His life included escaping to Europe during the McCarthy years, winning a special film prize at Cannes, consorting with the Beats, making films celebrating the human body and becoming a bard of gay liberation. His many honors include a fellowship from the John Simon Guggenheim Memorial Foundation and an American Film Institute Award for Independent Film and Video Artists.

But according to Broughton’s autobiography, “Coming Unbuttoned,” it all started early in the 20th century when, as a tiny child, he was visited by an angel who insisted that he would “always be a poet, even if he tried not to be.”

Broughton wrote that the angel told him, “Despite what I might hear to the contrary the world was not a miserable prison — it was a playground for a nonstop tournament between stupidity and imagination. If I followed the game sharply enough, I could be a useful spokesman for Big Joy.”

VCA’s “Big Joy Weekend” will kick off at 2 p.m. Saturday, Jan. 11, with a screening of Silha’s award-winning documentary, “Big Joy,” followed by a question-and-answer session with Silha.

According to Silha, this is only the third time the film has played on Vashon, and he hopes those who have seen it before will come back for a second viewing.

“It’s a very dense film, and there is depth to it, so it bears seeing again,” he said. “I’ve watched this film hundreds of times, and I still learn from it.”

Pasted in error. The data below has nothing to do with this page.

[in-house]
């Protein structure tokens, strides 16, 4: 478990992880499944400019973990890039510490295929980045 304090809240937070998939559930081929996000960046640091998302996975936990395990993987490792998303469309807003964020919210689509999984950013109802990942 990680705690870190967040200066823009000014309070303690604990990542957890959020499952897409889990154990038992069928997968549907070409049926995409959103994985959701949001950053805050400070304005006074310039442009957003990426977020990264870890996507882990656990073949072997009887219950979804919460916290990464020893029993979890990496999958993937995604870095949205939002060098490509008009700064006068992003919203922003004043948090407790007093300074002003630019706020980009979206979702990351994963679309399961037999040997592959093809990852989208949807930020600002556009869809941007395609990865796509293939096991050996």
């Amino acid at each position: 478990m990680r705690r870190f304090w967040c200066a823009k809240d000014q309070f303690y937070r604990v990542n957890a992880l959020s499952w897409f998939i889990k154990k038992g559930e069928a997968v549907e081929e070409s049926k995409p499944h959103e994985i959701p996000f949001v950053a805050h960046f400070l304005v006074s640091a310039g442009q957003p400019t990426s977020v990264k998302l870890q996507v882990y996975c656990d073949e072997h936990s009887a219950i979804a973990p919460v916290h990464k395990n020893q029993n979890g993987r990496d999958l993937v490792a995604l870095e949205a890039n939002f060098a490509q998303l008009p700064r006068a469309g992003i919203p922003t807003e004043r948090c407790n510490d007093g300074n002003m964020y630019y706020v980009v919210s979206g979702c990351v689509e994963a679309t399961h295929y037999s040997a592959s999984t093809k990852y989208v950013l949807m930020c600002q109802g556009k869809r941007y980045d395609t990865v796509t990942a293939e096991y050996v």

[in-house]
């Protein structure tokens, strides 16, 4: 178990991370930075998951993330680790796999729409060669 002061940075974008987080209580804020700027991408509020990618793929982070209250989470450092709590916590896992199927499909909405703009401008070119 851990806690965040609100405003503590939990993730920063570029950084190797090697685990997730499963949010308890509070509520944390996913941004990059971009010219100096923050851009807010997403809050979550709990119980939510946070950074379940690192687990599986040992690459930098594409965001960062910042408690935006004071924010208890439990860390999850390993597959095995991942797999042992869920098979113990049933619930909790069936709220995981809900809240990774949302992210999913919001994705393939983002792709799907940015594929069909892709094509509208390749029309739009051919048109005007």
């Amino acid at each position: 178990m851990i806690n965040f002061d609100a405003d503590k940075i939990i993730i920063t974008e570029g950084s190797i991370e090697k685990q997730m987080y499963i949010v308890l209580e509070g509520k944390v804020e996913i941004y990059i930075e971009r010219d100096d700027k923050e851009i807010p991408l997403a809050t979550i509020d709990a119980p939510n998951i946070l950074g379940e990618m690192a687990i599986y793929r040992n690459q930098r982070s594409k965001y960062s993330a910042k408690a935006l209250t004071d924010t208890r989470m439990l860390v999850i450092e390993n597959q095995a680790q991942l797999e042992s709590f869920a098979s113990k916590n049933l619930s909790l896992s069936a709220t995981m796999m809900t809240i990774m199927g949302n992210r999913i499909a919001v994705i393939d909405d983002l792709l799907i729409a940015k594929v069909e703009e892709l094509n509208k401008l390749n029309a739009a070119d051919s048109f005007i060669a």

A performance celebrating Broughton, “Ecstasy for Everyone,” will be performed by Jason Jenn at 8 p.m. Saturday, Jan. 11, at VCA. Jenn’s work often mixes humor with tragedy and is frequently infused with sociopolitical and/or queer-empowered themes.

The performance, said Silha, will help audiences connect with Broughton’s many sublime personal mottos, which included “Adventure, Not Predicament,” “Follow Your Own Weird,” and “I believe in ecstasy for everyone!” 

It will include dramatic readings, supported by movement, song, film clips, costumes, props and other visual elements inspired by Broughton’s films.

Screenings of four of Broughton’s experimental films, grouped under the banner of “In Bed with James Broughton,” will close the series at 4 p.m. Sunday, Jan. 12, followed by a discussion with his friends, including filmmakers Janice Findley and Corwin Fergus.

“The Bed,” a 20-minute film made in 1968, and Broughton’s most famous film, will be included in the program. Made during the summer of love at Druid Heights, Alan Watts’ Marin County compound, it explores all the things that can happen on a bed. The cast includes Watts, Imogene Cunningham, Gavin Arthur, Anna Halprin and many naked hippies.

Another film in the program, “Devotions,” is a 22-minute film made in 1983. This film was a collaboration with his husband Joel Singer, exploring many different ways men can love each other.

According to Silha, Broughton’s work still delivers insights that seem more timely than ever in our present age of gender and marriage equality as well as rapidly advancing social media.

“If he were alive today, he would have been the first on Instagram, using it to do all these interesting things,” Silha said. “He would have taken to new media like a fish to water. One of his aphorisms was ‘Simplify, Clarify, Vivify.’ He made that last word up.”

Tickets for each of the events in the “Big Joy Weekend” range in price from $10 to $15. Content of all the screenings and performances will include nudity and adult themes. Find out more and purchase tickets at